I recently came across a talk by Michael Fullan on making change. I heard him at ULEARN 16 where he was phenomenal. I thought this talk would be useful to share but it also reminded me of a TED talk by Linda Hill, which when combined might give schools and their leadership teams some real incentive and instruction for change. They also combined to indicate that progress will not be made with either top-down or bottom-up approaches but from a developing a new school culture towards shared, networked collaboration at all levels. It got me thinking about a few issues.
The SLT must be seen by the teachers as an equal participant in learning. This I got from Fullan in his talk he gave about transforming the Canadian school system. He highlights that a principal behaving as an active learner was a surprise key indicator in his research into schools making significant and positive change.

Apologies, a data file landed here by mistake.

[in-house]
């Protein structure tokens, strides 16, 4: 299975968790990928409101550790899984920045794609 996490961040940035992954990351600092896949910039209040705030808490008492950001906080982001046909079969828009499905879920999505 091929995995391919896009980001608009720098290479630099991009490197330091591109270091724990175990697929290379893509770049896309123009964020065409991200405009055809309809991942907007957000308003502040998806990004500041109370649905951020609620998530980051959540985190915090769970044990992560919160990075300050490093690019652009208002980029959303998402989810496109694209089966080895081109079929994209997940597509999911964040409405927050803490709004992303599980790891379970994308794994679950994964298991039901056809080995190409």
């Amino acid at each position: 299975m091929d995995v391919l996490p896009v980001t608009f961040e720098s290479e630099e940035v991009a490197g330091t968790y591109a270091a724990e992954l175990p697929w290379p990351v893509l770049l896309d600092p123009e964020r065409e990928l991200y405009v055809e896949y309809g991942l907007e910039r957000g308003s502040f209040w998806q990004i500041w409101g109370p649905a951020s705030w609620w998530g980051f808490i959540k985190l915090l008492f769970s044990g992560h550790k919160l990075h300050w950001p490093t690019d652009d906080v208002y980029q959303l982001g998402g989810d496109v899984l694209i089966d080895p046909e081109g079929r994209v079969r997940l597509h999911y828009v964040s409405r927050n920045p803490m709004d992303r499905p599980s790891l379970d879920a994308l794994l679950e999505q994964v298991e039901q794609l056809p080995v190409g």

Hill talks about innovating or dying. This so important for schools as we sit at a watershed moment in time in NZ education. Our courses cannot remain the same. Linda Hill says “Innovation is not about solo genius but collective genius.” She goes on to outline how the most successful organisations build organisational structures and cultures that are “iterative, inter-related and quite frankly messy.” She also highlights that investing in all the people to give them time to develop and collaborate around new challenges and ideas. It is also critical to build a culture where everyone feels they might have something to offer in improving the operation of or output from the organisation.
This is a huge issue for schools, where many teachers never bring problems to the leadership team because they do not think it’s there place to suggest change. Schools are often not flexible or iterative enough to adapt to changes as they arise. A fixed-time vision for learning in a school issued from top-down can kill excellent ideas that surface during the period in question. What I took from Linda’s talk was that schools need to develop a staff culture for collaborative problem solving, discovery driven learning (and that’s the teachers we’re talking about) but run integrated decision making where everyone is confident to express ideas